Figure 2 compares the single-scattering properties of a single irregular hexahedron (particle ID 20) computed with IITM and PGOM. The real part (mr) and imaginary part (mi) of the refractive index are 1.5 and 0.005, respectively. These computational techniques achieve convergence of the single-scattering property computations, including simulations for the 180° backscattering angle, for a dust aerosol particle in an intermediate size parameter range, similar to the ice crystal case demonstrated by Yang et al. (2019). Therefore, it is possible to provide reliable single-scattering properties of nonspherical atmospheric particles throughout practically the entire size parameter range based on a combination of IITM and PGOM.

Fig. 2.
Fig. 2.

Comparisons of the single-scattering properties and phase matrix elements of a weakly absorptive irregular hexahedral particle (particle ID 20) computed with IITM and PGOM. The complex refractive index is 1.5 + i0.005, and the size parameter in the phase matrix panels is 180.

Citation: Journal of the Atmospheric Sciences 78, 7; 10.1175/JAS-D-20-0338.1

A simplified version of the PGOM, which is known as the improved geometric optics method (IGOM; Yang and Liou 1996), is computationally much more efficient than PGOM. Unlike PGOM, which implements a rigorous near-field to far-field transformation, IGOM only considers the ray-spreading effect; as a result, the phase matrix computed by the conventional optics method (Cai and Liou 1982; Takano and Liou 1989) can be transformed to obtain a more accurate counterpart [see the technical details reported in Yang and Liou (1996)]. Overall, the simulations based on IGOM and PGOM are consistent, except that PGOM can explicitly account for interference of scattered fields associated with different beams, which can significantly reduce computational uncertainties around the backscattering angle (e.g., 170°–180°). For this reason, the optical properties computed with both IGOM and PGOM are applicable to remote sensing applications based on observations obtained by passive sensors. However, lidar backscatter simulations and solar reflectance simulations over quasi-backscatter sun-glint regions should use the optical properties computed with PGOM.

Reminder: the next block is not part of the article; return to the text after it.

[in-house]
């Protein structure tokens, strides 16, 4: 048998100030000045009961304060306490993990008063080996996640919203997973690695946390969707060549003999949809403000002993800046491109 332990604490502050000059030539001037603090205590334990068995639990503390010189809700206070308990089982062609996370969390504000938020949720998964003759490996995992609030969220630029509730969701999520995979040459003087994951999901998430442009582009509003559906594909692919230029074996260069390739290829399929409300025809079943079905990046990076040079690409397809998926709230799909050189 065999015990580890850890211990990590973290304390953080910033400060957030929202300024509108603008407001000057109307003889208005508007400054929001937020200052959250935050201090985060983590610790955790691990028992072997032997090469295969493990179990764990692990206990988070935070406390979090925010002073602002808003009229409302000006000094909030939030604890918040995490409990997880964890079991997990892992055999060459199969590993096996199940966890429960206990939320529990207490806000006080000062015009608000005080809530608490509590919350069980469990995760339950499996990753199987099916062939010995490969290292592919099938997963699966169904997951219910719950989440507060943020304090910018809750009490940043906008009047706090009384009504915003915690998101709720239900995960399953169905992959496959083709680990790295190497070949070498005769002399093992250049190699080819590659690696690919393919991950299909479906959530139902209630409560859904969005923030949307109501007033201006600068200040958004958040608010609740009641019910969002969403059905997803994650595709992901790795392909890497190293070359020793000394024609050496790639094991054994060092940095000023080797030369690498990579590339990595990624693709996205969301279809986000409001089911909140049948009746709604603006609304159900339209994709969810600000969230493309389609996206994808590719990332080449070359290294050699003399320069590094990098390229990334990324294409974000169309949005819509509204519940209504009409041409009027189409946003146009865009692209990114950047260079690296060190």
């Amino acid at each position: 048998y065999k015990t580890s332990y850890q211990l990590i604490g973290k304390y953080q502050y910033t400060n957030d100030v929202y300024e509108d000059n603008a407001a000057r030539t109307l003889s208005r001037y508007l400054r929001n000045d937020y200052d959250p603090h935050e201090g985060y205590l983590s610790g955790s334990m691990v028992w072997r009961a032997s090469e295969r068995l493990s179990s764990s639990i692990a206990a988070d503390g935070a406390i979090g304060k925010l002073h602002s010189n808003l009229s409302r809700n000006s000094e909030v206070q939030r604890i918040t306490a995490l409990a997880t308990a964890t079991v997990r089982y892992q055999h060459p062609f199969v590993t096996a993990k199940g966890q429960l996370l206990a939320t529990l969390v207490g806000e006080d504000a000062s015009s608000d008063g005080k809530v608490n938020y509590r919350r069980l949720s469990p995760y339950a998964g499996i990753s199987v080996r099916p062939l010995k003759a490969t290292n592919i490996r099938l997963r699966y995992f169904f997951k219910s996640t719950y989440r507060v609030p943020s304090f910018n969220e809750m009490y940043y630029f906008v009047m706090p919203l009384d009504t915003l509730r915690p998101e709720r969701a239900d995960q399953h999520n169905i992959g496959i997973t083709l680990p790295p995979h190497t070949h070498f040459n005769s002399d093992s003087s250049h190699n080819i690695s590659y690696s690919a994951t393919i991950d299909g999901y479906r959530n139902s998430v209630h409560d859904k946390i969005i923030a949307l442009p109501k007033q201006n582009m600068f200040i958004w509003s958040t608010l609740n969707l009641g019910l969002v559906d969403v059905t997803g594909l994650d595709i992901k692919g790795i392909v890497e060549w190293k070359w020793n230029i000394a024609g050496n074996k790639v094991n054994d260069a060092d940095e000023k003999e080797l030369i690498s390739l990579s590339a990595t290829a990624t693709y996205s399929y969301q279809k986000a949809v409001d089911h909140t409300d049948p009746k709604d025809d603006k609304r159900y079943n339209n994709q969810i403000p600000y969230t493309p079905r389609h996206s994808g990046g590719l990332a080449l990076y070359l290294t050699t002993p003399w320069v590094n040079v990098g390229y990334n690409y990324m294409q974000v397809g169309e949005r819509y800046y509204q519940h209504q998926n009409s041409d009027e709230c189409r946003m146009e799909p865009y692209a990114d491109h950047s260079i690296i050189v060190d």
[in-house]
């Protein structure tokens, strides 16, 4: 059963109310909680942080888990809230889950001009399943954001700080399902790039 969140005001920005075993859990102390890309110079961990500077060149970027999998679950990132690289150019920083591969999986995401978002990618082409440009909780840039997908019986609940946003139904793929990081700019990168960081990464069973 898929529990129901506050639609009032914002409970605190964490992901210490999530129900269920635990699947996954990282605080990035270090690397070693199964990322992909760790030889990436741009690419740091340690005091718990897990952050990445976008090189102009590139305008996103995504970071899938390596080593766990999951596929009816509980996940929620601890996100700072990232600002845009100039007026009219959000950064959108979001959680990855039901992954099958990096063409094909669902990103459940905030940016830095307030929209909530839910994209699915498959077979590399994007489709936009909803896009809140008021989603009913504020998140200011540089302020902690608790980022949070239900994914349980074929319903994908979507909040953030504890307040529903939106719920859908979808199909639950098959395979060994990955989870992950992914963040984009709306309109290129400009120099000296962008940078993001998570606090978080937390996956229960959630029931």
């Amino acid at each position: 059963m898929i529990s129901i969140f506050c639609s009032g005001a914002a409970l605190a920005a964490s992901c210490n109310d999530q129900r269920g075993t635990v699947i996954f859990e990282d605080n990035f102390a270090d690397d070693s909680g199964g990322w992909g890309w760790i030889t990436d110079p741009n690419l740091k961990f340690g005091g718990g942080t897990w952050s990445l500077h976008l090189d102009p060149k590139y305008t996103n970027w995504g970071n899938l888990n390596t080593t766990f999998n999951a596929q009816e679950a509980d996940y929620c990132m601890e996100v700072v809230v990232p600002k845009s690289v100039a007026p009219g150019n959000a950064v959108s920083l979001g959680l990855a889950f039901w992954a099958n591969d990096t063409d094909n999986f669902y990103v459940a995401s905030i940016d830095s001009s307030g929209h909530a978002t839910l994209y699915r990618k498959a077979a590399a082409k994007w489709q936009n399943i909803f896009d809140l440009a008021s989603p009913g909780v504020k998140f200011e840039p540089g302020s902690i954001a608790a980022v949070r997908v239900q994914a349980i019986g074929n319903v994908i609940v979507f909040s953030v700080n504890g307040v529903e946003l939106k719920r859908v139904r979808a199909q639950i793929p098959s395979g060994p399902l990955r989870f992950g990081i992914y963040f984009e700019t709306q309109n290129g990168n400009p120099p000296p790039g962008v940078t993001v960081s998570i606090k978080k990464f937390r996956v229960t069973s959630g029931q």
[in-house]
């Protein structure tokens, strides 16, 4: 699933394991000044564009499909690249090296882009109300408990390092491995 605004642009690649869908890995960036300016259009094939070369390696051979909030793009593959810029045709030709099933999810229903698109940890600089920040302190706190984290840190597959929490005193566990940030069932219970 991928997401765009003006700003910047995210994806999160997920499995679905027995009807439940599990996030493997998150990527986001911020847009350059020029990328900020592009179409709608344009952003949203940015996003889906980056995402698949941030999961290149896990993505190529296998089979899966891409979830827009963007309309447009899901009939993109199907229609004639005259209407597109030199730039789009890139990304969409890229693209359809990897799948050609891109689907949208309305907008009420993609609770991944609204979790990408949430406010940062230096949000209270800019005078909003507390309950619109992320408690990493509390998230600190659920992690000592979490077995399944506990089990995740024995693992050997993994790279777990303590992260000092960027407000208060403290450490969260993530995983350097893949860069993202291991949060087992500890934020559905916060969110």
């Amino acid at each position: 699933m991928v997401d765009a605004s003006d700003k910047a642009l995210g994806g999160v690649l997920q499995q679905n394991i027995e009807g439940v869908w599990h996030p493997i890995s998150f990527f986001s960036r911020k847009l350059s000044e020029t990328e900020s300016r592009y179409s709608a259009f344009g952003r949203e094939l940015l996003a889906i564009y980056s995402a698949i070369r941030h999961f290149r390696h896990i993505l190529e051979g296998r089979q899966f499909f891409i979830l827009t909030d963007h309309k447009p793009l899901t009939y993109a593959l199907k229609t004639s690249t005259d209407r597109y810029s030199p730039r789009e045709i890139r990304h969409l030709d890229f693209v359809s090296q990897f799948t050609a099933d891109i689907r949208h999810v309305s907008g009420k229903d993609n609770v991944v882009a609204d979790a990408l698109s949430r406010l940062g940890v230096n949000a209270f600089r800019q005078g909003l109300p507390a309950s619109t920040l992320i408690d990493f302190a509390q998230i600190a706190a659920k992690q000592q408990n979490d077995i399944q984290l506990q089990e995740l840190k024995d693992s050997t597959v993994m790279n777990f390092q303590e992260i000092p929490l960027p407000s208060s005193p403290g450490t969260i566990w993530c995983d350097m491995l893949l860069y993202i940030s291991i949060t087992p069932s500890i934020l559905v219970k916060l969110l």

This study uses the Rayleigh scattering approximation for small particles with kD < 0.03 and IITM for small-to-moderate kD particles to compute the single-scattering properties of individual irregular dust particles. Because the computational time of PGOM is proportional to the number of considered scattering angles, for large kD particles, to reduce the computational burden for simulations of phase matrix elements, we use IGOM for forward to near-backward scattering angles, and PGOM for quasi-backscattering angles at which IGOM computations deviate from robustly accurate PGOM computations (see appendix A).

In addition, since the geometric optics methods do not take into account the edge effect, which is not negligible for particles with kD < 50 (Bi et al. 2010b; Lin et al. 2017), a semiempirical edge effect correction (Yang et al. 2013) is used to correct the extinction and absorption efficiencies computed with IGOM and PGOM. Furthermore, to obtain a smooth transition of the single-scattering property computations in the intermediate kD range, the kD threshold specifying the transition between IITM and the geometric optics methods is optimized independently for each particle. As a result, the kD threshold ranges from 20 to 100, depending on the particle shape and absorptivity. This provides a reasonably smooth transition of the single-scattering properties of a particle through a range of particle sizes.

c. The single-scattering properties of an ensemble irregular hexahedral model

The single-scattering properties of the ensemble of irregular hexahedral particles are computed from the properties of the individual particles and their particle mixing ratios for each kD, mr, mi, and Ψ. The individual particles are assumed to be randomly oriented. The phase matrix (P), extinction efficiency (Qext), single-scattering albedo (SSA; ω), and asymmetry factor (g) of an ensemble model with a specified kD, mr, mi, and Ψ are given by
Qext=j=1Nensfmix,jAjQext,jj=1Nensfmix,jAj,
ω=j=1Nensfmix,jAjQsca,jj=1Nensfmix,jAjQext,j,
g=j=1Nensfmix,jAjQsca,jgjj=1Nensfmix,jAjQsca,j,and
P(θ)=j=1Nensfmix,jAjQsca,jPj(θ)j=1Nensfmix,jAjQsca,j,
where Qsca is the scattering efficiency; and the phase matrix of randomly oriented particles accompanied with mirrored counterparts defined by Mishchenko and Yurkin (2017) is expressed as
P(θ)=[P11(θ)P12(θ)00P12(θ)P22(θ)0000P33(θ)P43(θ)00P43(θ)P44(θ)].

Figure 3 shows the phase matrix elements of individual irregular hexahedral particles and those of an ensemble model with kD of 20, 70, and 150. The ensemble model assumes mr = 1.5, mi = 0.0001, and Ψ = 0.75. For kD = 20, the phase matrix elements of all individual dust particles are computed based on IITM (as shown in solid lines). With this kD value, the phase matrix elements vary substantially with particle shapes and sizes. The phase matrix elements of an ensemble of irregular hexahedral particles show smoothed features compared to the individual counterparts. For kD = 70, the single-scattering properties are computed with IGOM–PGOM for particle IDs 1–11 and IITM for particle IDs 12–20. For kD = 150, all single-scattering property computations are performed with IGOM–PGOM. As kD increases, the phase matrix elements of an ensemble model tend to be insensitive to kD, except for P11 in forward directions where diffraction plays a role.

Fig. 3.